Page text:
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Why Paul Krugman has Ideological Blindness on Debt

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The National Debt Clock, around April 15th, 2010

Talking heads of all stripes never can resist cherry-picking data points that show we should be very scared of an impending economic doomsday... if we don't do what they tell us we need to do. Take a look at the overall macro level, though, and you see an economy in the midst of a steady recovery.

It isn't recovering as fast as we would like it to, but as government jobs are being trimmed around the country, the private sector is creating more and more jobs. These new jobs lead to more spending (that isn't borrowed or from government benefits - which also largely comes from debt), and this sutainable growth in income leads to more sustainable demand - the real source of more jobs.

Despite the economic direction trending up, especially in the last few months, partisan zealots like liberal economist Paul Krugman say things like "key economic indicators suggest that the recovery may be sputtering", and says that the recovery we've had isn't much of one. Even if you ignore the fact that he's been singing this tune for a long time, his partisan blindness is illustrated nicely by his insistance that skyrocketing debt doesn't matter - pulling an absurdly appropriate bit of political gamesmanship from the Dick Cheney school of hackery.

He isn't even above naked lies, in claiming, in a recent piece in his column at the New York Times, that those who are trying to drum up support for balancing the budget are against any tax increases to get there. This is easily debunked when you look at proposals from several think tanks that have joined in on that debate, as well as the Fiscal Commission's recommendations, and politicians from both sides of the aisle. He knows this.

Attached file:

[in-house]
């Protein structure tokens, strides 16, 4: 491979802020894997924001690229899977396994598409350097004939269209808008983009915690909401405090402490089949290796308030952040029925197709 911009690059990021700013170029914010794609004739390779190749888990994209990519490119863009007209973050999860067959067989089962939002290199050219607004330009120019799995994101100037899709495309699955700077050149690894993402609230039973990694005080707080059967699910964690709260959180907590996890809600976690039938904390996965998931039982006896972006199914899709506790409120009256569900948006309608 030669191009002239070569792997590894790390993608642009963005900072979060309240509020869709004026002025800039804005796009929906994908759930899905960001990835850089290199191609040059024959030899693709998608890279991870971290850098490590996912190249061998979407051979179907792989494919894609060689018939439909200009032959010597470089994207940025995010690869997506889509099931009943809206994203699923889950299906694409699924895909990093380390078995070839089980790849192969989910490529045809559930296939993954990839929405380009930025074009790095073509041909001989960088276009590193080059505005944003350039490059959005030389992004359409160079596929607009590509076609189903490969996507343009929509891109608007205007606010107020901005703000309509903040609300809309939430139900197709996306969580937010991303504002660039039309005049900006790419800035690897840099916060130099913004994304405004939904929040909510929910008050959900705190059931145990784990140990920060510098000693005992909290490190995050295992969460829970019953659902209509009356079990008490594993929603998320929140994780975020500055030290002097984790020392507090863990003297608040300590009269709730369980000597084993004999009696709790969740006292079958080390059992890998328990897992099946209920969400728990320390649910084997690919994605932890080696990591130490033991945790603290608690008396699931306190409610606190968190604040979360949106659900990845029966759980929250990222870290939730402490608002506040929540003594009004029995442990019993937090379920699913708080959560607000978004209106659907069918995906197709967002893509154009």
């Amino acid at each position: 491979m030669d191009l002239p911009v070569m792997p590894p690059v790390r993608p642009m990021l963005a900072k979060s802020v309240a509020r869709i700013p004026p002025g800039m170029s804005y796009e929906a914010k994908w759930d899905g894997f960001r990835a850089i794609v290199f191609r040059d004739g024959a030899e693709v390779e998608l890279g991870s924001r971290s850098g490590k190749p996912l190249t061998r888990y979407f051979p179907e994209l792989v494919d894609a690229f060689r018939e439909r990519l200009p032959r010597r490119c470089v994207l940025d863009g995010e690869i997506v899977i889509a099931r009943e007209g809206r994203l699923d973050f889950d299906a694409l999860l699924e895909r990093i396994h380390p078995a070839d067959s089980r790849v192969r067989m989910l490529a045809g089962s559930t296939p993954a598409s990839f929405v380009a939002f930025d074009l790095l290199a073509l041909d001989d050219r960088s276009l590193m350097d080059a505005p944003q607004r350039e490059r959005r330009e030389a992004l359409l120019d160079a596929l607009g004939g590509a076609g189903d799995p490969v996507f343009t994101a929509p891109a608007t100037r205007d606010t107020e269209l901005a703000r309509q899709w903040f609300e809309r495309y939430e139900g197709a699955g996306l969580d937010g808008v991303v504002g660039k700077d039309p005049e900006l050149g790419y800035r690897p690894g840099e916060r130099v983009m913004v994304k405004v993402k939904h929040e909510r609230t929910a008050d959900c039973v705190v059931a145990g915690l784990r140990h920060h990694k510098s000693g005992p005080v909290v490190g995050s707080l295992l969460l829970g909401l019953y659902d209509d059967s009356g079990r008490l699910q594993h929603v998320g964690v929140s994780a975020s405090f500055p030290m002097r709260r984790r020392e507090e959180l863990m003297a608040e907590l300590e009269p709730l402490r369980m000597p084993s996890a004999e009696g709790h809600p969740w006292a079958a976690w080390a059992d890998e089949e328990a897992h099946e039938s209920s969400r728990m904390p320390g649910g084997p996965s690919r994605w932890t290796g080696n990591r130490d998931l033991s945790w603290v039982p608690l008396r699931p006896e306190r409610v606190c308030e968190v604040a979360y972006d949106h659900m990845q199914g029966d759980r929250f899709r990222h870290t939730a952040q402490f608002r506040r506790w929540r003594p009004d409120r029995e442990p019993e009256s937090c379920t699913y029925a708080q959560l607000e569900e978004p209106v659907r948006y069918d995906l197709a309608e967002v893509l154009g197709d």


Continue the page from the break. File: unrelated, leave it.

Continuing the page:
He also lies when he says he has no idea where fiscal hawks are getting the two-year mark where they think our debt problems will get significantly worse if we don't act. He knows credit rating agencies are looking at our lack of action on debt and deficit issues and are signalling it is more and more likely that they will lower our national credit rating.

A review of our credit rating will happen within those two years, and lets be honest here. If all of the work being done by a few brave politicians towards changing fiscal course ends up failing, our nation deserves to see its credit rating fall. If a business or individual saw its income drop, and its debt grow geometrically, over a sustained period of time, what do you think that would do to their rating?

Should this happen, the spiral of our debt becomes significantly more threatening, given that our debt will grow even faster than it is growing now, pushing social welfare program spending that liberals claim to staunchly support out of the budget.

It really is sad to see such intelligent man made into such a cartoon by ideological blindness. Krugman is brilliant, but when you put a partisan agenda in his hands, he's just another spin doctor, using whatever voodoo math he can come up with to support his ideologically predetermined position. He's even been caught arguing against economic points he made in the past when he wasn't so involved in political arguments.

We're lucky that there are folks, like the Gang of Six in the Senate, who are putting their necks on the line to try and avert a fiscal disaster with our national debt. If they fail, it will partially be because of people like Krugman fool them into thinking it isn't a problem we need to worry about.

Solomon Kleinsmith is a nonprofit worker, serial social entrepreneur and strident centrist independent blogger from Omaha, Nebraska. His website, Rise of the Center, is the fastest growing blog targeting centrist independents and moderates. He is currently collaborating with other centrist independent and moderate bloggers on a news aggregation and social networking site, and is always looking for ways to help the independent groundswell as more and more people become disaffected with the two major parties